The step that Ramirez made here he feels is analogous to aspects of Wittgensteinian Wittgenstein philosophy7 in that purely formalist concerns are equated with the proposition that "tautologies show the logical or structural properties of their components''8 and that to go beyond this to embody metaphysical and personal concerns one can only make manifest or show them through the specifics of the work of art itself. In this progression Ramirez wishes consciously to unify intellectual mental understanding with metaphysical things of the spirit and he sees his efforts as parallel to Kandinsky's ideas in the latter's Concerning the Spiritual in Art and to Arnold Schoenberg's attitudes toward the interrelationships between the structural nature of his tonal system and the expressive content of his music.9
For Ramirez the elements of form, line, and color must not only present a visual logic in their relationships which tautologically "show... logical or structural properties.... " but additionally present impressions of the "inner nature" or "spontaneous expressions of incidents of an inner character'' (Kandinsky).10 What sorts of "incidents" and "impressions" does Ramirez's art offer? He carefully avoids titles of any emotional specificity in keeping with his conviction that there can be no verbal expression of such things. But it seems clear that the artist's range of color (from pale, light filled hues to luminous blacks), the flashing activity of his slender linear elements, the vibrating striations of the parallel graphite strokes in drawings and compound works, and the idiosyncratic shape relationships set up among their component parts create heroic states of feeling akin to the emotional content of symphonic and other orchestral music. Ramirez has spoken of qualities such as "tragic,"' spiritual," and "contemplative" in association with his work. These are not specific or literal characteristics connected with particular events, as they might be in literature, but are internal experiences of the soul and belong to the realm of the poetic sensibility in its largest and most profound aspect.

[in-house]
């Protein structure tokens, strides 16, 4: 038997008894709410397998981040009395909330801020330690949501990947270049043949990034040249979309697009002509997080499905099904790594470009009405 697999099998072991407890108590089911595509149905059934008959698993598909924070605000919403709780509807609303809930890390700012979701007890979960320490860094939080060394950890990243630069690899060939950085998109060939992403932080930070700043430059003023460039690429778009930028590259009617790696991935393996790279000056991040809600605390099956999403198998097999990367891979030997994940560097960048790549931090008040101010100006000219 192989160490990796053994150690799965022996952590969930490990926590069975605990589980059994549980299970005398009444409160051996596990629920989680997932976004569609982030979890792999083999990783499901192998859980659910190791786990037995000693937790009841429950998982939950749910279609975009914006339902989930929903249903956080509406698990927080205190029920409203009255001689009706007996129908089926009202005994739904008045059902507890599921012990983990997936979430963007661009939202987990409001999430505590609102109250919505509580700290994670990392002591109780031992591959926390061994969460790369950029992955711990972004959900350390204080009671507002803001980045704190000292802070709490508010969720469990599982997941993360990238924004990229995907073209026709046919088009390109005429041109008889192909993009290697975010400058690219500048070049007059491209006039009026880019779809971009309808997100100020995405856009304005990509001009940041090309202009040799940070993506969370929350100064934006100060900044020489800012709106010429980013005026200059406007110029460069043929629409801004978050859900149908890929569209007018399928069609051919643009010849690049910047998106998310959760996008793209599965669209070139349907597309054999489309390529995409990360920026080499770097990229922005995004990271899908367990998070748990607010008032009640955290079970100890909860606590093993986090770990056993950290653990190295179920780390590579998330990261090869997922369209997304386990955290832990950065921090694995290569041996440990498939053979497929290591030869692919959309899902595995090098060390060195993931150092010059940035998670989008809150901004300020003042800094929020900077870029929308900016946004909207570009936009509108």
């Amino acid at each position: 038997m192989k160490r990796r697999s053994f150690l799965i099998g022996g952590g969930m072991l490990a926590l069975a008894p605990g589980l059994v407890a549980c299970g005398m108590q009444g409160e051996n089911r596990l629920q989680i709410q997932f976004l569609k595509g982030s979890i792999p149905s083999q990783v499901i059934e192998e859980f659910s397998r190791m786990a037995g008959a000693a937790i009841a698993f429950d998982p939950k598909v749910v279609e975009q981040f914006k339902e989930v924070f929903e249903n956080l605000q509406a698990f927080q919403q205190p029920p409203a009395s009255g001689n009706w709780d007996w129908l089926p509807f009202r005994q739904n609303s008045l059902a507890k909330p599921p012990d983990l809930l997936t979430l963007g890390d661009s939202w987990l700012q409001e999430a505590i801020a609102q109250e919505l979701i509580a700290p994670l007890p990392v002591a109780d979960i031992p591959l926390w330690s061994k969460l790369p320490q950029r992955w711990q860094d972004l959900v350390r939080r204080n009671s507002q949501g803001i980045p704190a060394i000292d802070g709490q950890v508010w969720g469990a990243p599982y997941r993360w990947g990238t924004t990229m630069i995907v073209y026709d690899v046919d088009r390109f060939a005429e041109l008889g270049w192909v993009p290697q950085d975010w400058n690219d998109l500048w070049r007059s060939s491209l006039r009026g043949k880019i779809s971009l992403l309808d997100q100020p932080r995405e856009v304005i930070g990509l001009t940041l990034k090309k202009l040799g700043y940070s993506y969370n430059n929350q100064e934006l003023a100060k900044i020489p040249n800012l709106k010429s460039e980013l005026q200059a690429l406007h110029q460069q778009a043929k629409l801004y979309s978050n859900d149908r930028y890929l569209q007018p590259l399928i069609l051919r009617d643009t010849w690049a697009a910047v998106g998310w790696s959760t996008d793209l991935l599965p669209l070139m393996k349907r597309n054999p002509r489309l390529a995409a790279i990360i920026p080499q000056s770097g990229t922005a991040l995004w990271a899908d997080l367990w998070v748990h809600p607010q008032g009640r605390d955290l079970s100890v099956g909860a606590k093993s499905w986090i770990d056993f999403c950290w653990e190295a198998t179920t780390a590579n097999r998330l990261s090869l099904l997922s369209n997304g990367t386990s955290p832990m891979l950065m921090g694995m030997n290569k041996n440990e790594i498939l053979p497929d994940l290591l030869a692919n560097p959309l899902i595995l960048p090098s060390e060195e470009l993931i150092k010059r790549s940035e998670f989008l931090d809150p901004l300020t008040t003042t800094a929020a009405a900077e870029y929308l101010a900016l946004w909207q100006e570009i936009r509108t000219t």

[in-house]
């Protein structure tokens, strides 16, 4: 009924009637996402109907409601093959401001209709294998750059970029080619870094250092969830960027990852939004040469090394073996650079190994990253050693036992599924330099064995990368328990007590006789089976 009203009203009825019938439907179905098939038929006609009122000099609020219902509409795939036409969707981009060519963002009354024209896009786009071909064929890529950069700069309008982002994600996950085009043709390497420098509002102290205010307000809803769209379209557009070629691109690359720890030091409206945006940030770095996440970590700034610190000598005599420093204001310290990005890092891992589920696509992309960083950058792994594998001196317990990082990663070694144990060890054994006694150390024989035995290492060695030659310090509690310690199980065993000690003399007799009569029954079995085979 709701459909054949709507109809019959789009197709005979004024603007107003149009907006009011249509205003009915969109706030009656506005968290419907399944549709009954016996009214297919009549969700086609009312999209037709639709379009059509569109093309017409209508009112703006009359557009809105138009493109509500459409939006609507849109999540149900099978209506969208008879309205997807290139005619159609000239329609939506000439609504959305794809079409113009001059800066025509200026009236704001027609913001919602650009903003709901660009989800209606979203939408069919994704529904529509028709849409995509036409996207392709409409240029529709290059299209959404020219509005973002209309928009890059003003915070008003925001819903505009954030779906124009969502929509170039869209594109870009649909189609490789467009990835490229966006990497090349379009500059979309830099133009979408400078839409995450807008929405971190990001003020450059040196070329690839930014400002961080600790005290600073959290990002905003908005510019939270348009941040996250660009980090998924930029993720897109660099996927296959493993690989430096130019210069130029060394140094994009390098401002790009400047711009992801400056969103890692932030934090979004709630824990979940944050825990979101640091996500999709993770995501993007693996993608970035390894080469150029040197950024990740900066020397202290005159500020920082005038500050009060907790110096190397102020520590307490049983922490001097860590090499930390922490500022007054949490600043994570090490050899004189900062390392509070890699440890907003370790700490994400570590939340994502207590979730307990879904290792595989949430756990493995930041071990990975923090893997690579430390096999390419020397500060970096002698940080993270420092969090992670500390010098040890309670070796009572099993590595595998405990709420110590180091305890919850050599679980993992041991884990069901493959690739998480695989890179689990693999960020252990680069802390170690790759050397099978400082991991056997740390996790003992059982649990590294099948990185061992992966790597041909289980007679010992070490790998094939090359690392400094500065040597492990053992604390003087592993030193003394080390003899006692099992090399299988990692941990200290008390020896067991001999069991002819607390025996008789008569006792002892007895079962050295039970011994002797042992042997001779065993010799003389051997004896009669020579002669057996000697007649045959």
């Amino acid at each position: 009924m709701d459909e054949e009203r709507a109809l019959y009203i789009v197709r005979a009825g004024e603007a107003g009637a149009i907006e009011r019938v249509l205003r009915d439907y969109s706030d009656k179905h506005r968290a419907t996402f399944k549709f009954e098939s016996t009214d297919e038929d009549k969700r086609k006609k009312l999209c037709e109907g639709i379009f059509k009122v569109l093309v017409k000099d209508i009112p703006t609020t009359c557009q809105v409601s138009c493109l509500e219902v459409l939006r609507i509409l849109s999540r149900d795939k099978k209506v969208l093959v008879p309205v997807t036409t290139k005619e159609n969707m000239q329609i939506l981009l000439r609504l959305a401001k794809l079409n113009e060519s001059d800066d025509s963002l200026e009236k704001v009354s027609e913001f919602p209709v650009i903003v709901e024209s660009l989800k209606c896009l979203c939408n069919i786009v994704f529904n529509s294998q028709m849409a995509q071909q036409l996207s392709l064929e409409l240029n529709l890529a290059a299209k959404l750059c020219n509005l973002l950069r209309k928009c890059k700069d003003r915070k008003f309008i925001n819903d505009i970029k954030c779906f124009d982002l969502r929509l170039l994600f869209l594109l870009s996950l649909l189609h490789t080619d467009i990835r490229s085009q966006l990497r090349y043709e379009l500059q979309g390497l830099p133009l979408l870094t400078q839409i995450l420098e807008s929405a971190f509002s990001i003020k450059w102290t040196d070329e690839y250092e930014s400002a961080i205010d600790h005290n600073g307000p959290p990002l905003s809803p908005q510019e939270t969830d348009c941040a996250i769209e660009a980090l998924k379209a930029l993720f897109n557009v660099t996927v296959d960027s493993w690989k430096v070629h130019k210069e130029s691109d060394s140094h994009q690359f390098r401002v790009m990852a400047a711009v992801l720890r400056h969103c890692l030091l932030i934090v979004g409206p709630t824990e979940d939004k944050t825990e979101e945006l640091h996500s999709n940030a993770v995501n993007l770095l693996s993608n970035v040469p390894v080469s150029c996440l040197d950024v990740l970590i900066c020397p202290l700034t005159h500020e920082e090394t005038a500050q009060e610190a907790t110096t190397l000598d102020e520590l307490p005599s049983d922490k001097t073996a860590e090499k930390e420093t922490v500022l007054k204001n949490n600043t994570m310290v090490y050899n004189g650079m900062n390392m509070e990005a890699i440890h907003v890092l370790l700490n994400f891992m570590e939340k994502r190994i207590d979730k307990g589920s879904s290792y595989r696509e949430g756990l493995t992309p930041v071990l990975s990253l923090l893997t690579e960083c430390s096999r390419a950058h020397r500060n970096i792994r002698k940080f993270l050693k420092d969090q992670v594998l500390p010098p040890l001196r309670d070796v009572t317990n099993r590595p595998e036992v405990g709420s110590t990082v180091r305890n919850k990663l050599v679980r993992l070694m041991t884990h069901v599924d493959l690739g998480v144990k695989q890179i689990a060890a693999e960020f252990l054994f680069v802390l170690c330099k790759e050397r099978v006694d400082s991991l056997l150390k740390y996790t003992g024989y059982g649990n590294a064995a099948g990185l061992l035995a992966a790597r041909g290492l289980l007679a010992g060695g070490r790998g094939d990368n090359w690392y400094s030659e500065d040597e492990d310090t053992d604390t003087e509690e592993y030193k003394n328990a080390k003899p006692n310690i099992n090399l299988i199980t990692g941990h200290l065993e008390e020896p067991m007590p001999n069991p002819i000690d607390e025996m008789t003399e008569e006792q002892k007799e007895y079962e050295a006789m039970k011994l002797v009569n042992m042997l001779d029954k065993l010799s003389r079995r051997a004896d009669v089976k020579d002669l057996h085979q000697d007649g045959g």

Though Ramirez's art deals with these grand conceptions, their access to the viewer is not initially through intellection but instead through intense, even thrilling sensuosity and dynamism. The large shifting fields of varying hues in Ramirez's paintings strike one with an almost physical sensation, perhaps connected with their highly individual equilibrium of tonality and hue. The sharp flashing linear elements which both delimit and interrupt these fields are themselves of great chromatic complexity and intensity, seeming both to stabilize and energize the larger forms. Ramirez's personal sense of proportion and scale is something which one comes to recognize as idiosyncratically his after seeing three or four works: though the specifics of these proportions are determined intuitively and optically rather than conceptually, they have a family kinship through their common origin in the artist's individual sense of form.
The finish and execution of Ramirez's work contribute much technique is fastidious and crisp but never suggests means other disciplined, fully responsive hand of the artist, even m works where there is some necessary technical intermediary such as in the unique embossed drawings and etchings. In them the foldings and creasings of the sheets, the tones and colors of the printed and drawn lines offer the same paradoxical contrast of elegantly meticulous execution with a highly personal style and composition that distinguishes the paintings.
The special achievement of Ramirez's art is his work attains with such an economy of formal means. In this way he seems to surpass the functions of rigidly formalist, minimal, or conceptual art wherein the artist often wishes to remain within the predetermined limits of some proportional, serial, or other system of form. There has been in fact an increasing recent critical dissatisfaction with what are felt to be the confining possibilities and repetitively demonstrational character of this kind of painting and sculpture.